Right near Devils Postpile is one of the most famed highlights of the trail: Yosemite National Park. From Half Dome and Tunnel View to Bridalveil Falls and Glacier Point, there's no excuse to not take a moment to see the incredible sights within this amazing National Park. Yes, it's a popular park to visit, but it might just be the high point of your trip along the trail.

Lassen Volcanic National Park

Lassen Volcanic National Park is a lesser-known gem. A hotbed of geothermal activity, it's got some crazy features to check out, including loads of volcanoes. If you only do one thing here, hike the epic Cinder Cone volcano!

McArthur-Burney Falls

As you continue your hike, you'll want to cool off at McArthur-Burney Falls. Teddy Roosevelt declared the spring-fed falls the eighth wonder of the world, and I trust his opinion, because that guy was a nature-loving freak. Either way, you can wade in the stream above, or just take in the view from the visitor center.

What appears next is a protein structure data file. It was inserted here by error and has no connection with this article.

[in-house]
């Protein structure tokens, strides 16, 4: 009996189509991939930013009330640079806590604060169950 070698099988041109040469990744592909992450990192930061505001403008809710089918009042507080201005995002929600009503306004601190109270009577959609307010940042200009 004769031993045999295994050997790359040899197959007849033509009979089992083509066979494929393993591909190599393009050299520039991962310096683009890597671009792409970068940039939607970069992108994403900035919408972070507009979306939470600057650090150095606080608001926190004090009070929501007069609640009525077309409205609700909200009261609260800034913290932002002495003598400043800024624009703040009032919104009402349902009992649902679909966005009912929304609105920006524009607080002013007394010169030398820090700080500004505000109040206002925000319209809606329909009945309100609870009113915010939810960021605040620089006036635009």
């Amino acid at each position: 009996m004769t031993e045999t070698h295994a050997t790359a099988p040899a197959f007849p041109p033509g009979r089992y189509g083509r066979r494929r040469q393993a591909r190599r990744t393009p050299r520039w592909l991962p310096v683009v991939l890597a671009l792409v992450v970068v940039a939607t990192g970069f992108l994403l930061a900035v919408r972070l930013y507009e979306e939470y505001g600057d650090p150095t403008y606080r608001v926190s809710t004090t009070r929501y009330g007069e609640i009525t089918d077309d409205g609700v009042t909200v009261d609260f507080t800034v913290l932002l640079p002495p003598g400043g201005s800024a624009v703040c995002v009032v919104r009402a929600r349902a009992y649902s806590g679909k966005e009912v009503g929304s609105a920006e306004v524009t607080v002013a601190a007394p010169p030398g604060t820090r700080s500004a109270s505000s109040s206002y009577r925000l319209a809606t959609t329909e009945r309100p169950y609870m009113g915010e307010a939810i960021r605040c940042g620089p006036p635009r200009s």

Crater Lake National Park

Crater Lake is another must-see park along the trail. There's really nothing else in the world (let alone along the route) quite like it. Whatever your vantage point on the crater's rim, you're guaranteed an amazing view of the deep, crystal-clear lake and the horizon beyond. If you want to really delve into the environment here, take the time for a boat tour.

Mount Hood

Ah, Mount Hood. This snowcapped landmark features ice caves, year-round skiing and snowboarding, and some killer side hikes and scenic drives. The surrounding wilderness and forest are pretty stunning, too. It's worth spending some time exploring the area while on your hike!

Columbia River Gorge